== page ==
Concurrently, the assumption that white supremacist capitalist patriarchal culture is less threatened by black women, and therefore is willing to grant us "rewards" denied black men, has no reality base. Yet it acts as a weapon of cultural genocide in that it encourages black men to be complicit in the devaluation of black womanhood that helps maintain existing structures of domination.
To the extent that black men are socialized to see black females as their enemies, particularly those who are professionally employed, misogynist and sexist assaults are legitimized. Black women face a culture where practically everyone wants us to stay in our place (i.e. be content to accept life on the bottom of this society's economic and social totem pole).
Significantly, even when individual black women are able to advance professionally and acquire a degree of economic self-sufficiency, it is in the social realm that racist and sexist stereotypes are continually used both as ways of defining black women's identity and interpreting our behavior.
For example: if a black woman sits at a predominantly white corporate board meeting where a heated discussion is taking place and she interrupts, as everyone else has been doing, her behavior may be deemed hostile and aggressive. Often when I lecture with a black male colleague and I challenge his points, rather than being perceived as more intellectually competent, I am deemed castrating, brutal, etc. The reverse happens if he challenges me in a particularly winning way. He is seen as just more brilliant, more capable, etc.
Even in feminist circles, individual black women are often subjected to different standards of evaluation than their peers. When the nationally recognized black woman writer Toni Cade Bambara died, the mass media paid little or no attention. Almost a year after her death Ms. magazine published a long article in which a black woman writer focused on the poor housekeeping skills of the writer and her failure to conform to a standard of desired friendship. Nothing was said about the content of her work or its impact; this was a blatant example of devaluation. It is easy to devalue and de-legitimate black females who do not conform to standards of bourgeois decorum, who do not come from the right class backgrounds. No one objects.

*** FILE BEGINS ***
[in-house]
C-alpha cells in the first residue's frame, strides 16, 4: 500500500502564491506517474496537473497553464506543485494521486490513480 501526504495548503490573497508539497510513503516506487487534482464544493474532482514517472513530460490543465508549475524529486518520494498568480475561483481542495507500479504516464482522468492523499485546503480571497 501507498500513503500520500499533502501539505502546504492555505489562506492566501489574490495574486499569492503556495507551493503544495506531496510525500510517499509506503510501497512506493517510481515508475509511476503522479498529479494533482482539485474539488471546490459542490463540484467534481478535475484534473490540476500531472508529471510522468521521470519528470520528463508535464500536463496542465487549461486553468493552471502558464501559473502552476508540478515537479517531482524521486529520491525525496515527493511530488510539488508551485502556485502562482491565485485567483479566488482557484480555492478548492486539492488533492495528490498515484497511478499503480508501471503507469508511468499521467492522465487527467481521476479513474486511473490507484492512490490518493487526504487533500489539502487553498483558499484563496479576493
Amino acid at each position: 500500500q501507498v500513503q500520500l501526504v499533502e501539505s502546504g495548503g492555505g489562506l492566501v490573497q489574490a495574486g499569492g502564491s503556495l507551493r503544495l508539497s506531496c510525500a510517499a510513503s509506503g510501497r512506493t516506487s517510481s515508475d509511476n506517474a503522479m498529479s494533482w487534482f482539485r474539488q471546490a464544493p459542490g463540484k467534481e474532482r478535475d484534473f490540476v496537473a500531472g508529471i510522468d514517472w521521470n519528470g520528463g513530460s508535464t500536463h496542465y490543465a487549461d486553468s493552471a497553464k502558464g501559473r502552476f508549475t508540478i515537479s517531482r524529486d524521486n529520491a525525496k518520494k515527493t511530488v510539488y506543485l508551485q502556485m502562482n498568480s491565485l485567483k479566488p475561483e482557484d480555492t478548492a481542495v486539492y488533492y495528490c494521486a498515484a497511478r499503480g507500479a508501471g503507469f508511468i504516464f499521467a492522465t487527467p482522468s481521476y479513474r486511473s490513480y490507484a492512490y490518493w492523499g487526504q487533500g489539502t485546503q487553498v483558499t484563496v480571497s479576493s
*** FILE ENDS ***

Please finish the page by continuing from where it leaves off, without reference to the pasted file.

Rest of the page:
Often individual black women are so worried that they will be regarded through the lens of racist/sexist stereotypes that portray us as dominating, vicious and all-powerful, that they refuse to make any courageous non-conforming act. They may be more conservative in standpoint and behavior, more upholding of the status quo, than their non-black and female counterparts. They may refuse to consider taking any action in relation to individual self-actualization or group participation that would be seen as rebellious or transgressive.
Anti-feminist backlash, coupled with narrow forms of black nationalism which wholeheartedly embrace patriarchal thinking, has had a major impact on black females. Fear of male rage, disapproval and rejection leads some of us to be wary of feminist politics, to reject feminist thinking. Yet if we do not bring feminism out of the closet and into our lives, racist/sexist images that ensure and perpetuate the devaluation of black womanhood will continue to gather cultural momentum.
bell hooks is the author of Wounds of Passion, published by Henry Holt and Company.